Artist: Eva Koťátková
Venue: CONVENT, Ghent, Belgium
Date: October 5 – December 9, 2018
Photography: all images copyright and courtesy of the artist and CONVENT, Ghent
For the opening exhibition of the third year Convent presents a solo project of the Czech artist
Eva Koťátková (°1982, Prague), who lives and works in Prague. Koťátková, who spent a part of her childhood under the communist regime in former Czechoslova-kia, examines in her work how an individual relates to social systems and institutions such as a govern-ment, schools, hospitals, communities or family. In a wide array of media, including collage, sculpture, performance and film, or in combination, Koťátková represents the invisible: thus trying to expose power structures behind rules, conventions and rituals and materialising a feeling or situation that results from restrictions. In 2013 the artist was internationally acclaimed for her impressive installation Asylum, consisting of countless small objects and illustra-tions from medical textbooks spread over a platform, which was shown in the central exhibition The En-cyclopedic Palace at the 55th edition of the Venice
Biennale. Resulting from multiple visits to the psychi-atric hospital Bohnice, just outside Prague, Asylum illustrated a variety of delusions, phobias and fears of patients, as well as their struggle to communicate.
The sculptures and collages included in the exhibition at Convent, located in the building of a former school, also expand on this and show the possibilities and impossibilities of mental and physical limits imposed by rules that are connected to institutional contexts, ideologies and codes. The three metal sculptures Emil, Shoe and Mouse, all from 2015, were designed based on book illustrations of old animal traps. They are a continuation of earlier sculptures in which Koťátková examined structures of entrapment that were reminiscent of outdated orthopaedic devices or old-fashioned tools for psychiatric patients. For her these works aren’t about physical confinement or violence, rather they evoke the invisible, mental cages that every person carries with them and that are intensified by inner fears, often brought about by unfulfilled expectations created by society. Through-out her work there is a remarkable tension, that goes back and forward between the imaginative dream world (of a child) and the constant threat of the estab-lished structures to destroy these dreams. Koťátková frequently has her installations activated by perfor-mances. Adversely, works like Emil and Mouse seem to suggest the absence of a body and are in a way reminiscent of an action that has just taken place.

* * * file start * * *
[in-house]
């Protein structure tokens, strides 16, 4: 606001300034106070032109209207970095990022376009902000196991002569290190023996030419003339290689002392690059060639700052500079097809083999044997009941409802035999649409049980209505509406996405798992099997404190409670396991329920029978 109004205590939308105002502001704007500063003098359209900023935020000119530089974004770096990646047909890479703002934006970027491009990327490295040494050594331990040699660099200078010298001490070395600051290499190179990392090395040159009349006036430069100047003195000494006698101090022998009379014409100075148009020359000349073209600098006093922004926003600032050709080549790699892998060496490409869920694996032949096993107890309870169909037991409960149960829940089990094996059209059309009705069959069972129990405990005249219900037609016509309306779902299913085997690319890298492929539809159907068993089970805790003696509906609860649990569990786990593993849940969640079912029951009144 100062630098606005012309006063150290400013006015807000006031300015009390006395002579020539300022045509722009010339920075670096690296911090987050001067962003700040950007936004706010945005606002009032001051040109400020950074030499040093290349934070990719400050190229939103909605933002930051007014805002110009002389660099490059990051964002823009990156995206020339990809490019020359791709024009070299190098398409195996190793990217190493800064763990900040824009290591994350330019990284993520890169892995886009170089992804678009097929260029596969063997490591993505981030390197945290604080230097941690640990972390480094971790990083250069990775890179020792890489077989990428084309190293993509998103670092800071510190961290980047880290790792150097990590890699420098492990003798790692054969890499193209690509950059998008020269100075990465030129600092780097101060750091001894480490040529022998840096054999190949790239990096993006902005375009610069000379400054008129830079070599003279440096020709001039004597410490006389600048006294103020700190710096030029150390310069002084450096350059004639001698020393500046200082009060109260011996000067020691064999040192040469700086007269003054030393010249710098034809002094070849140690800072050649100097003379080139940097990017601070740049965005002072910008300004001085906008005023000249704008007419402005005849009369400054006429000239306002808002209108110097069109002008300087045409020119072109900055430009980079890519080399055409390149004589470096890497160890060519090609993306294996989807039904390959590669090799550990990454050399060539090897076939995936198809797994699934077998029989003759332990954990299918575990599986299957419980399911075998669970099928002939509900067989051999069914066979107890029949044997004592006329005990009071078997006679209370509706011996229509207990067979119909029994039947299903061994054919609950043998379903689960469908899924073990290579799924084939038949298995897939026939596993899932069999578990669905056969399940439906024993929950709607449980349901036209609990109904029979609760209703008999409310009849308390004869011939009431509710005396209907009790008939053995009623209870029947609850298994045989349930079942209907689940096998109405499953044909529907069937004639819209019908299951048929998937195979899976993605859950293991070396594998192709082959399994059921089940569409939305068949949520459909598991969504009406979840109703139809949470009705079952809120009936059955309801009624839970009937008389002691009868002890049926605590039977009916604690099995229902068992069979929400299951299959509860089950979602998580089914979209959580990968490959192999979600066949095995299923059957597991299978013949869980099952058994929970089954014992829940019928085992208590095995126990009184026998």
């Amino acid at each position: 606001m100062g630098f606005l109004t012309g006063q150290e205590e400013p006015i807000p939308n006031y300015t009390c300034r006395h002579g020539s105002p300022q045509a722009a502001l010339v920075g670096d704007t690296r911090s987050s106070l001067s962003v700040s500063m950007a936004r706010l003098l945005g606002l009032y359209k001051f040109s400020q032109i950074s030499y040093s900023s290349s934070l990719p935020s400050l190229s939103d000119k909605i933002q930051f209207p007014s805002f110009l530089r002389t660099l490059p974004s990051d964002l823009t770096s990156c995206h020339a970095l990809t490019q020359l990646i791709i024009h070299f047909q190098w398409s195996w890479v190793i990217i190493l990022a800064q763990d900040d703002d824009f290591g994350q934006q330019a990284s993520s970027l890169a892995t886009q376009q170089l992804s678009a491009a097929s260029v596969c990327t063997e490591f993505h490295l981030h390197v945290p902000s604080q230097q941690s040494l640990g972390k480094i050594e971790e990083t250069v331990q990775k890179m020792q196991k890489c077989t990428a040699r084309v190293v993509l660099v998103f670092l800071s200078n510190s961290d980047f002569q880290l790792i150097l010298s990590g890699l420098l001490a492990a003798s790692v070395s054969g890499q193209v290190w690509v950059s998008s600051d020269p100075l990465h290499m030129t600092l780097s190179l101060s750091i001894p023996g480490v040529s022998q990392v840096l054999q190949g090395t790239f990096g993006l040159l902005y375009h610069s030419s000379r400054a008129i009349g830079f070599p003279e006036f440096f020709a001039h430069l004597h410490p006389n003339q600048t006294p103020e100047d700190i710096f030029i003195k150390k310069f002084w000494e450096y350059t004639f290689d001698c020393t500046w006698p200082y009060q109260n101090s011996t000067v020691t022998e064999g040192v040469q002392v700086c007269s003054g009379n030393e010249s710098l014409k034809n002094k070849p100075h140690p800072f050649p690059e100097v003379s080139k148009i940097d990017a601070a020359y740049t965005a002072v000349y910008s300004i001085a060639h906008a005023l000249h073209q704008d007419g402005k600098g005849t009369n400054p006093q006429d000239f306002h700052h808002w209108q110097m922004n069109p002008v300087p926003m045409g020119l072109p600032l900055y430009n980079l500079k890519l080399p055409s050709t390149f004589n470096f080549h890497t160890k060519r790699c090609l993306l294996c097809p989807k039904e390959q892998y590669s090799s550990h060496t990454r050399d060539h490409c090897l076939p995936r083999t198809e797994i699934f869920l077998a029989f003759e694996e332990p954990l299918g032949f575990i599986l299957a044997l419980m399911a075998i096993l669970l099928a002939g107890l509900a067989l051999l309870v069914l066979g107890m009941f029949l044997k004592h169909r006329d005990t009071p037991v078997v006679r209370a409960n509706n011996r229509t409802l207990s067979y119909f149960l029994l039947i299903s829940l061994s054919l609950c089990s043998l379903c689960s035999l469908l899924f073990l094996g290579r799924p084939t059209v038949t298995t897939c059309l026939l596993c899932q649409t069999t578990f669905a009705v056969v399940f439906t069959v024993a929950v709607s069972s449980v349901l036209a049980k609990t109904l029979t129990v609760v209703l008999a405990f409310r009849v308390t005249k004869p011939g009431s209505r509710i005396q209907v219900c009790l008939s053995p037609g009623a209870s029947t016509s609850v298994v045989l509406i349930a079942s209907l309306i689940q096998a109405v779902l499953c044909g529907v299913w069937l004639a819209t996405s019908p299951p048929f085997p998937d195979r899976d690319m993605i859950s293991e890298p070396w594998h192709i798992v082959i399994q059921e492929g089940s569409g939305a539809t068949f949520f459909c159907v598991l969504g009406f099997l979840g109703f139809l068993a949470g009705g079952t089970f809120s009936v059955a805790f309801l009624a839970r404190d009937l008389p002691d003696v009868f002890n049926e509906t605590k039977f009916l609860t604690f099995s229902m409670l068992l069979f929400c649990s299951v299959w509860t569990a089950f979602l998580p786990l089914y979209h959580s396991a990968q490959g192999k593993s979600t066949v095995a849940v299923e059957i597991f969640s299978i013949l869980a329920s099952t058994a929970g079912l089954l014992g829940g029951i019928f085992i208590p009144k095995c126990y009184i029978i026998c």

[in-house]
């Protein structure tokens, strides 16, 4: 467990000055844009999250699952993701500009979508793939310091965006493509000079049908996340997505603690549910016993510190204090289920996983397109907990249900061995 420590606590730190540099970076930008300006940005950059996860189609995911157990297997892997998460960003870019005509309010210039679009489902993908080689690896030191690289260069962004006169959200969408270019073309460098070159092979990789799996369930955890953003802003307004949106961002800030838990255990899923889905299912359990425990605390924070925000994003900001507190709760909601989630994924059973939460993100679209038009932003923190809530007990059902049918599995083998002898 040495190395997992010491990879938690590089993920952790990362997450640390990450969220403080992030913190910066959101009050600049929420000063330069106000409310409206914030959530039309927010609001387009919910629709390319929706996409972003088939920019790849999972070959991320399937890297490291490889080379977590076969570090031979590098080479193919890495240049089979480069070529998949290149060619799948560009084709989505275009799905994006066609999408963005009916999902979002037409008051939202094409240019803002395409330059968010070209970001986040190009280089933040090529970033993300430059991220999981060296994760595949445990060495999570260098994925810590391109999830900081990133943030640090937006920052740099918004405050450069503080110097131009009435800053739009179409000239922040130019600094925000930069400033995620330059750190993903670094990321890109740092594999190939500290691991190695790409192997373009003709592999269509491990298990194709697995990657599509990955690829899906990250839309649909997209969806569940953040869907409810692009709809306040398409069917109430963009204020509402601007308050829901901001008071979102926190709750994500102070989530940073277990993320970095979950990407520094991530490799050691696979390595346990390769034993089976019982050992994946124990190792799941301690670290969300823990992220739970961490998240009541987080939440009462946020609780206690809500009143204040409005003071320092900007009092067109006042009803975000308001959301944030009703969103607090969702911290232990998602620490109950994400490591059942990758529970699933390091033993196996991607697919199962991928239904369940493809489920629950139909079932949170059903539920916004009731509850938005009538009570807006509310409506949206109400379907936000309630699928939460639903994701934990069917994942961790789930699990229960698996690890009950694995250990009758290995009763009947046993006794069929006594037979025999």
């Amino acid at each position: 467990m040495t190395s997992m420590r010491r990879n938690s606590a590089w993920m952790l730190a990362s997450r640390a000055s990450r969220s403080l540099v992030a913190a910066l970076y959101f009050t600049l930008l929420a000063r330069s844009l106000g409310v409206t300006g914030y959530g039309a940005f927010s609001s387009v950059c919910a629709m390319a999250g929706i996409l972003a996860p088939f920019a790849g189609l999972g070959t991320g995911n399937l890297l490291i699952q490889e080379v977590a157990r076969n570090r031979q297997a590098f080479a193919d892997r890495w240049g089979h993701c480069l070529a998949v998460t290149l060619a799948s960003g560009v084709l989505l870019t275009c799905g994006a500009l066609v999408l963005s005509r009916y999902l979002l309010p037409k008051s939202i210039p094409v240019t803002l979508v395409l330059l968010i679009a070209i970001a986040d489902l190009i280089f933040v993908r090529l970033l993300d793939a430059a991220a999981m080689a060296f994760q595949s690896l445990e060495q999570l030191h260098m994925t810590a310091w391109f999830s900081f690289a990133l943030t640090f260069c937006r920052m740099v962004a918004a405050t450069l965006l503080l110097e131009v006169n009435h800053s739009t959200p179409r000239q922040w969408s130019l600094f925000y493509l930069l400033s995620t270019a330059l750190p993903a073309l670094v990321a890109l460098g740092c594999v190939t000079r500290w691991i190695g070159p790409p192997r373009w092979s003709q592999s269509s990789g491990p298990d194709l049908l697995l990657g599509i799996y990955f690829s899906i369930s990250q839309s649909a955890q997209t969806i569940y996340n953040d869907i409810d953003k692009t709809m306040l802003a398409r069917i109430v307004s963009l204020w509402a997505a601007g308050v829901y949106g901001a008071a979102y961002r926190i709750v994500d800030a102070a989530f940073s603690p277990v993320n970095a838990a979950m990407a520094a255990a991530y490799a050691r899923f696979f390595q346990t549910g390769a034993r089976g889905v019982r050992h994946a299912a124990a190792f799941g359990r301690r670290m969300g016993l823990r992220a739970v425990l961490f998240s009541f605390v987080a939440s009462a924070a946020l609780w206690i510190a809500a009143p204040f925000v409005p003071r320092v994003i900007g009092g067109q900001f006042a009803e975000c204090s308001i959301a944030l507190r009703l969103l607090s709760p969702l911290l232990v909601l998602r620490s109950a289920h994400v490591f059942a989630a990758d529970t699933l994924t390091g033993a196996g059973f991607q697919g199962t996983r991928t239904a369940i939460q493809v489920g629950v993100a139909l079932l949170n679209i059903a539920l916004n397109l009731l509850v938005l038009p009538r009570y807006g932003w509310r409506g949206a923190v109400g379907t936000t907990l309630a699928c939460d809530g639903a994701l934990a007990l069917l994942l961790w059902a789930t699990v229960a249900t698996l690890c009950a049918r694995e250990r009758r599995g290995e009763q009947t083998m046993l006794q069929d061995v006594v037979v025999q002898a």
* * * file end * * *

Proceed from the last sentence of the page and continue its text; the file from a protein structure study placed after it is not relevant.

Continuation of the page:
For the collages in Untitled (2014), which are spread out as a leporello on a wooden table top, Koťátková made use of photographs from historical books and magazines on psychology, medicine and education, which she has collected obsessively over the years. In this never before exhibited work she, amongst other things, combines portraits and (fragments) of the human body with images of architectural con-structions, animals and primitive masks, rendering the characters anonymous and creating a surreal world. Here too the cage is a recurrent shape. By ap-propriating, opposing and re-contextualizing existing imagery, not only new associations are formed but simultaneously the familiar appears odd.
The oversized steel scissors titled Training in Ambidexterity (2015) is part of a series of works with the same title, consisting mostly of collages and other enlarged measuring instruments used at school, such as a drafting compass and a protractor. Ambidexter-ity describes the phenomenon that someone is both left- and right-handed. However, most of the people who are considered ambidextrous are not born this way, but are predominantly left-handed people who were forced, usually at school, to use their right hand. For Koťátková ambidexterity is a thankful phenome-non to demonstrate the discrepancy between, on the one hand, innate skills and, on the other hand, what according to certain institutions is the norm and thus should be taught.